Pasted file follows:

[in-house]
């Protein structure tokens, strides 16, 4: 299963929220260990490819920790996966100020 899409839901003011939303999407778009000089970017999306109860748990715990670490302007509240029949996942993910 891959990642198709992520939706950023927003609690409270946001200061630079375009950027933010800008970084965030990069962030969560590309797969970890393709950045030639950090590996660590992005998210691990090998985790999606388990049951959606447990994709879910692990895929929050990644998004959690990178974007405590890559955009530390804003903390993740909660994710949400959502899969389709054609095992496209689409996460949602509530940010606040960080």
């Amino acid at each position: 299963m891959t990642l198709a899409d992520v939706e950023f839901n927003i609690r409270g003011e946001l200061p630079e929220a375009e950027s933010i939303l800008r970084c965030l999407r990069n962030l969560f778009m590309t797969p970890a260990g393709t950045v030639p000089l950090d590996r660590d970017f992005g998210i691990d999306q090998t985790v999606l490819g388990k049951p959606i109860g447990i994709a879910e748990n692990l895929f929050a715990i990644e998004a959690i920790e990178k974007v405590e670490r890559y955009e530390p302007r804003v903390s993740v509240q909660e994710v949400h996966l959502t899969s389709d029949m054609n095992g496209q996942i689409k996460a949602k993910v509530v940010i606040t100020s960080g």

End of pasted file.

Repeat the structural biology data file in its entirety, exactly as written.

[in-house]
């Protein structure tokens, strides 16, 4: 299963929220260990490819920790996966100020 899409839901003011939303999407778009000089970017999306109860748990715990670490302007509240029949996942993910 891959990642198709992520939706950023927003609690409270946001200061630079375009950027933010800008970084965030990069962030969560590309797969970890393709950045030639950090590996660590992005998210691990090998985790999606388990049951959606447990994709879910692990895929929050990644998004959690990178974007405590890559955009530390804003903390993740909660994710949400959502899969389709054609095992496209689409996460949602509530940010606040960080």
């Amino acid at each position: 299963m891959t990642l198709a899409d992520v939706e950023f839901n927003i609690r409270g003011e946001l200061p630079e929220a375009e950027s933010i939303l800008r970084c965030l999407r990069n962030l969560f778009m590309t797969p970890a260990g393709t950045v030639p000089l950090d590996r660590d970017f992005g998210i691990d999306q090998t985790v999606l490819g388990k049951p959606i109860g447990i994709a879910e748990n692990l895929f929050a715990i990644e998004a959690i920790e990178k974007v405590e670490r890559y955009e530390p302007r804003v903390s993740v509240q909660e994710v949400h996966l959502t899969s389709d029949m054609n095992g496209q996942i689409k996460a949602k993910v509530v940010i606040t100020s960080g």